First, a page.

"You can't do it in the time we're allotted by the NCAA," Mainord said. "A lot of these guys gotta get in here and put some time into it on their own, get in there and study on their own on the computer. Everybody's a little bit independent, everybody's got different issues."

Mainord and Brown - who coached together at Texas Tech for the last three seasons - are giving their pupils the tools they need, starting with software that allows for detailed viewing of film of the Red Raider attack, one of the nation's most prolific over the last three years.

"They've got to be mature enough to get up there and do it," Mainord said. "They've got to get up there and do it on their own and say, 'Hey this is what I want to do and I want to be this great.' And some of them are doing that. Some of those guys are doing that; it just hasn't clicked yet. They'll get there."

In five starts last season, Daryl Collins showed flashes of the kind of skillset needed to excel in this new offense. He admits it hasn't been an easy transition, but now has an idea of the level of detail Brown is asking Collins and his teammates to grasp.

"Learning frontside and backside (routes) what you gotta do," Collins said. "You can't just know the frontside and on the backside because you'll mess up and you'll hear it from Coach Brown."

Along with DeMarcus Sweat, A.J. Legree and Rashad Cunningham, Collins is one of four sophomores looking to emerge in the new offense. The youth of the unit makes the growing pains understandable, but it hasn't diminished excitement over what they group will be able to do on opening day.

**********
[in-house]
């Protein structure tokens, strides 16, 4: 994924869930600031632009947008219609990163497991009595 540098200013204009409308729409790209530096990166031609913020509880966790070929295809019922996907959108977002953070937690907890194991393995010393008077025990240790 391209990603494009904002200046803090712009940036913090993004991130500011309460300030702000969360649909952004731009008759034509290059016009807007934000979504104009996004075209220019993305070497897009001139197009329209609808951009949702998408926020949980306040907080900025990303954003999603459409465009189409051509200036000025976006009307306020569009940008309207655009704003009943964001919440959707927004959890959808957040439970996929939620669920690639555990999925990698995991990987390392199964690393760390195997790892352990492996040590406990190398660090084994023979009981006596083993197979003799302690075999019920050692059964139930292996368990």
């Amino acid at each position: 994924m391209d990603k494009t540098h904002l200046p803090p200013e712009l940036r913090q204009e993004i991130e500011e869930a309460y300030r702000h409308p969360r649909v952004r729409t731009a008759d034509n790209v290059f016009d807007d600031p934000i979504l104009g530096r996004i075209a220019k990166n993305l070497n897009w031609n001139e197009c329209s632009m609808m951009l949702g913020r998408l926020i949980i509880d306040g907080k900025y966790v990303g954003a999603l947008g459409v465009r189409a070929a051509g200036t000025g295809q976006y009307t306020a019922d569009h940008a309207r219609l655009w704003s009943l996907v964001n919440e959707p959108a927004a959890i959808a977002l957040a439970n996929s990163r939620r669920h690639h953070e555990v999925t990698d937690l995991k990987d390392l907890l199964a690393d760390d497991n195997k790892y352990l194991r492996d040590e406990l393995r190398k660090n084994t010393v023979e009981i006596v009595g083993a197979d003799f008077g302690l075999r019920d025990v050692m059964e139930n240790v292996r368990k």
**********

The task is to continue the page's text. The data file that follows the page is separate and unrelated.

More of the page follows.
"We're very eager to get started," Collins said. "I can't wait for the first game to show out the new offense. They say it's the Air Raid, so that's pretty much what we're going to do: put the ball in the air."

True as that sentiment may be, it also ignores an aspect of Brown's offense that often goes unrecognized. Playing wide receiver at UK these days is about a lot more than running and catching and running some more.

"We ask them to block," Brown said. "We're asking these guys to be physical blockers. That's the thing that I was probably most proud of our guys last year at Texas Tech: Our wide outs, they punished people. If you watched us play or you talked to the people we played against, that's one of the first things they're going to talk about, how physical our receivers (were)."

According to Brown, UK's wide receivers and tight ends are "not even close" to where they need to be in terms of physical play. The coaches are demanding the Wildcats be much more willing to embrace the yeoman's work when it comes to blocking, and the same goes for pass catching.

"We need steady. ... We need guys to make routine plays," Brown said. "If they make a great one every once and awhile, that's fine, but I want guys that when the ball is thrown to them they catch it."